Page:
As you can see, the en dash is the lesser of the poor cousins—it finds less uses.

And before we finish with dashes, some parting tips: don’t use more than one set (pair) of em dashes in a sentence. Every opening em dash at the beginning of an independent phrase or sentence should have a corresponding closing em dash at the end of that phrase or sentence. However, when the parenthetical phrase ends in a period, the closing dash is not required, as can be seen in the preceding paragraph.

You should not use other punctuation marks immediately before or after em and en dashes.


I have mentioned earlier that parentheses need to be used sparingly. Unless used correctly, they can be interpreted by readers in ways the writer never dreamed of.

Parentheses can be intimate and inviting when used informally, or they can be irreverent and irresponsible when used formally. In formal presentations, they are best omitted as far as possible. Often, parentheses can be done away with altogether, or can be replaced by colons, semi-colons or em dashes to achieve greater coherence and impact.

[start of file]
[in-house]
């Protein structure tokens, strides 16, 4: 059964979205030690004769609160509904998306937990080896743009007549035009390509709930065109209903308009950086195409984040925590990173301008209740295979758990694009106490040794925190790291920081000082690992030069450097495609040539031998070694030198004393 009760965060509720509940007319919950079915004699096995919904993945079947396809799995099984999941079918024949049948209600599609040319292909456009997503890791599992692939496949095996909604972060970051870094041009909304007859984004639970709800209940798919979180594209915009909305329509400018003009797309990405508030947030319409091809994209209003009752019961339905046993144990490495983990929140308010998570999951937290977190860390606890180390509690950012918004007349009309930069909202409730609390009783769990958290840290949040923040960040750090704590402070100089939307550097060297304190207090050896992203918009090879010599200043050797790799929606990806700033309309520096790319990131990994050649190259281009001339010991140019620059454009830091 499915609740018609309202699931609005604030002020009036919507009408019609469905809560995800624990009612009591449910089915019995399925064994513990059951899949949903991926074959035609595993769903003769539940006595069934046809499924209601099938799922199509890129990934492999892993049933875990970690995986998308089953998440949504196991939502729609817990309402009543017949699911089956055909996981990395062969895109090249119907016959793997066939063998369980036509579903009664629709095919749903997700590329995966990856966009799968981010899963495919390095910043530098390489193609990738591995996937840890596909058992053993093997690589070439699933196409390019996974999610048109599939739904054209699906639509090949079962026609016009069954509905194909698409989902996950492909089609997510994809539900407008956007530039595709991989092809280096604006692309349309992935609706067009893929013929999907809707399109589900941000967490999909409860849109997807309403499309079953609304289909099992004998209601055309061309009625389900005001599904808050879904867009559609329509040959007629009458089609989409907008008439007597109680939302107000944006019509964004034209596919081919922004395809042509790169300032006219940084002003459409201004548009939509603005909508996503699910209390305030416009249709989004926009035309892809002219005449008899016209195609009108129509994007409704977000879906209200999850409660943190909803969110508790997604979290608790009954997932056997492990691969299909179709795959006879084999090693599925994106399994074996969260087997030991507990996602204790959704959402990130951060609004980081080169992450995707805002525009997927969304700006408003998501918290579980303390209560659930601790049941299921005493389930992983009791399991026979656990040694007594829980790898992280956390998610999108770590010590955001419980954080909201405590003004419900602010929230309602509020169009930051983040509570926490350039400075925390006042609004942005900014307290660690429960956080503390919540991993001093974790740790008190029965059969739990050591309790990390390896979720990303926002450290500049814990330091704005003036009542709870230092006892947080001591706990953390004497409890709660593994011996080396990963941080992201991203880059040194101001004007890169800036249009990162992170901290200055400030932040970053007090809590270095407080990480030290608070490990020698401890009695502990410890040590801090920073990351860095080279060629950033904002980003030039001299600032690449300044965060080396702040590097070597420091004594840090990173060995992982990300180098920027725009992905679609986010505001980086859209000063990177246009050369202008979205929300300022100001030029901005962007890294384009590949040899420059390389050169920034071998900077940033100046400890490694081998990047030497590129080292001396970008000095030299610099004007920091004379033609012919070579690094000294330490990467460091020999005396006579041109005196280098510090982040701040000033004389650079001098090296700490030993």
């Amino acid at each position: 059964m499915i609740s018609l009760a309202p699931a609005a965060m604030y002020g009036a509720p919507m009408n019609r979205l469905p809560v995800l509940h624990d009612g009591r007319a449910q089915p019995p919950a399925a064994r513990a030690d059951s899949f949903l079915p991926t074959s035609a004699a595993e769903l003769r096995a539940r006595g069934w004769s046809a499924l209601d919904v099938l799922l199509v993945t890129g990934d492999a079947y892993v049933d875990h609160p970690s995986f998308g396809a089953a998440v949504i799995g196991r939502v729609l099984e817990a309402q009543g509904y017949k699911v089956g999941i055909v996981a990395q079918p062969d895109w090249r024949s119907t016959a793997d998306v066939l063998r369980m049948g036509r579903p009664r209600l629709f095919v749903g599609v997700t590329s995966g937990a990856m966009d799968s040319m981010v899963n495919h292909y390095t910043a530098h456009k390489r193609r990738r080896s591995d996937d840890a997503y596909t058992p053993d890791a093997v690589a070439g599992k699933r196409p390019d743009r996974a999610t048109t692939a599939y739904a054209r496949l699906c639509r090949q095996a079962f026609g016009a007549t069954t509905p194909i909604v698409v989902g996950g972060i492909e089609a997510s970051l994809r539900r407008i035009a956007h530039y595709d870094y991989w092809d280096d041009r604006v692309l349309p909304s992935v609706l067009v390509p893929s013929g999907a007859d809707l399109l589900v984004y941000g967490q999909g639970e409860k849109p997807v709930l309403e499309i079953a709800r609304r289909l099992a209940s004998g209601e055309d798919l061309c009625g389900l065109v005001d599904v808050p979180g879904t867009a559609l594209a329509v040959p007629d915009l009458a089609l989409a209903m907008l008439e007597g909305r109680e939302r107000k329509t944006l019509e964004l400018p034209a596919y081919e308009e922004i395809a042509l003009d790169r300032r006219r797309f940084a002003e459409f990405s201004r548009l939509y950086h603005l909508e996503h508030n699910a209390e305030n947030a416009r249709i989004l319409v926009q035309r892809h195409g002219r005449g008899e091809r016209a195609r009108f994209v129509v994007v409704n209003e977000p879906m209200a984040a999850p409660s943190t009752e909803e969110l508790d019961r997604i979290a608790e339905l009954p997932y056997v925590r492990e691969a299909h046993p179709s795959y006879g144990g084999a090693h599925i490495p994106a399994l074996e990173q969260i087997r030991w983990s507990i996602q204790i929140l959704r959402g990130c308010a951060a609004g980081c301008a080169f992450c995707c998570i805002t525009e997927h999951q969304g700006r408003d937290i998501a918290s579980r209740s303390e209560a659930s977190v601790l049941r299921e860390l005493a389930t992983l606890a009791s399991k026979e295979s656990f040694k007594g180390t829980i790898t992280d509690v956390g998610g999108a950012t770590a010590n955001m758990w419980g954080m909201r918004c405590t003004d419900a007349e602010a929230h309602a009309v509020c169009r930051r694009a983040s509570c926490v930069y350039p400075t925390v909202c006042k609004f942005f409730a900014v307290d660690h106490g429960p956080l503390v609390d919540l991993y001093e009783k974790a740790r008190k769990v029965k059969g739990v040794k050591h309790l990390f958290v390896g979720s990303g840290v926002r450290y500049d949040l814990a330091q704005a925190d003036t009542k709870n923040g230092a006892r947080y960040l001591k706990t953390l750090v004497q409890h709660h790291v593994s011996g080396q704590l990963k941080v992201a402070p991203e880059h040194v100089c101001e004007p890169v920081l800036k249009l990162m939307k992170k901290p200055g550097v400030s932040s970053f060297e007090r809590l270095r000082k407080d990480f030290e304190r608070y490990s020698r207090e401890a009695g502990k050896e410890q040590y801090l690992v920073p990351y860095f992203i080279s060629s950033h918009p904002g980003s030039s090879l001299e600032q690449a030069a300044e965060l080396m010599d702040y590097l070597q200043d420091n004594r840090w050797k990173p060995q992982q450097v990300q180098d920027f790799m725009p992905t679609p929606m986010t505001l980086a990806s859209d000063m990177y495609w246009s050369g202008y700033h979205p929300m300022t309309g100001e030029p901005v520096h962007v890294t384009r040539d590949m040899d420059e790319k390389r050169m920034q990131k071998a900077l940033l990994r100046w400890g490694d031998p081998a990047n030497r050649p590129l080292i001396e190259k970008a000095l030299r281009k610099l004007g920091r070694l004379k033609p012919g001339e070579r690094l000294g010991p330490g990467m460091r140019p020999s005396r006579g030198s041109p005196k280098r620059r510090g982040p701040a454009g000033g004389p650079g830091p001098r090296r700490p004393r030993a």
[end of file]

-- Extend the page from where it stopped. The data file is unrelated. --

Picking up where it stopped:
Parentheses can be used to mark out sentences that are subsidiaries of other sentences. Look at these examples:

He decided the ice was thin enough to go skating. (It was a foolish decision).

He decided the ice was thin enough to go skating (foolish decision).

The parentheses in the first sentence can be—and should be— deleted. It will actually improve the sentence structure without making any difference to the intended meaning.  The parentheses in the second sentence are more appropriate, because it is not possible to delete them or replace them with other punctuation marks without changing the word flow, e.g., “He decided the ice was thin enough to go skating: it was a foolish decision”.

Parentheses can be used to set off exclamatory phrases or sentences. Now study this sentence: